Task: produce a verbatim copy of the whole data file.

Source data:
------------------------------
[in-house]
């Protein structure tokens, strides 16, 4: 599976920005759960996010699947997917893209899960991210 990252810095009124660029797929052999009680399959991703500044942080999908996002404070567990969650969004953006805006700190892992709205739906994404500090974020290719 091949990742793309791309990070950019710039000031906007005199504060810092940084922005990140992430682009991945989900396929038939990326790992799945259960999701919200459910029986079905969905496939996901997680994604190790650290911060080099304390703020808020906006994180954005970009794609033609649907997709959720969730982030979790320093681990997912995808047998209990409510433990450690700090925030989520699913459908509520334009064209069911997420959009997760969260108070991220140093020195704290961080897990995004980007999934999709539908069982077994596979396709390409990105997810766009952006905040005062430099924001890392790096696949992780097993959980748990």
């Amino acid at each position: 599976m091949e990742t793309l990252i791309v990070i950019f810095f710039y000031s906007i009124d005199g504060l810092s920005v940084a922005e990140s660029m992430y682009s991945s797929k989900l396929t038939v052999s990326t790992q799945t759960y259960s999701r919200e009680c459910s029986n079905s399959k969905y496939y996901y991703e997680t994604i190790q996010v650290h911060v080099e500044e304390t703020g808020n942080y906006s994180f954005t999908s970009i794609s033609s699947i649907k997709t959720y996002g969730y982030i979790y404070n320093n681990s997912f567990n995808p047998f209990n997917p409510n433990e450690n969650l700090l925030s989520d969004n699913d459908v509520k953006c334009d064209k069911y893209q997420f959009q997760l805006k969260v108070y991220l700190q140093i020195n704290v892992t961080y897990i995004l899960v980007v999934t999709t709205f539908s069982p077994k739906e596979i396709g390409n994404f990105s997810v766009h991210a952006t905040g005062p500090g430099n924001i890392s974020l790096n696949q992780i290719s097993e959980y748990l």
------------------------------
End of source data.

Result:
[in-house]
């Protein structure tokens, strides 16, 4: 599976920005759960996010699947997917893209899960991210 990252810095009124660029797929052999009680399959991703500044942080999908996002404070567990969650969004953006805006700190892992709205739906994404500090974020290719 091949990742793309791309990070950019710039000031906007005199504060810092940084922005990140992430682009991945989900396929038939990326790992799945259960999701919200459910029986079905969905496939996901997680994604190790650290911060080099304390703020808020906006994180954005970009794609033609649907997709959720969730982030979790320093681990997912995808047998209990409510433990450690700090925030989520699913459908509520334009064209069911997420959009997760969260108070991220140093020195704290961080897990995004980007999934999709539908069982077994596979396709390409990105997810766009952006905040005062430099924001890392790096696949992780097993959980748990």
């Amino acid at each position: 599976m091949e990742t793309l990252i791309v990070i950019f810095f710039y000031s906007i009124d005199g504060l810092s920005v940084a922005e990140s660029m992430y682009s991945s797929k989900l396929t038939v052999s990326t790992q799945t759960y259960s999701r919200e009680c459910s029986n079905s399959k969905y496939y996901y991703e997680t994604i190790q996010v650290h911060v080099e500044e304390t703020g808020n942080y906006s994180f954005t999908s970009i794609s033609s699947i649907k997709t959720y996002g969730y982030i979790y404070n320093n681990s997912f567990n995808p047998f209990n997917p409510n433990e450690n969650l700090l925030s989520d969004n699913d459908v509520k953006c334009d064209k069911y893209q997420f959009q997760l805006k969260v108070y991220l700190q140093i020195n704290v892992t961080y897990i995004l899960v980007v999934t999709t709205f539908s069982p077994k739906e596979i396709g390409n994404f990105s997810v766009h991210a952006t905040g005062p500090g430099n924001i890392s974020l790096n696949q992780i290719s097993e959980y748990l």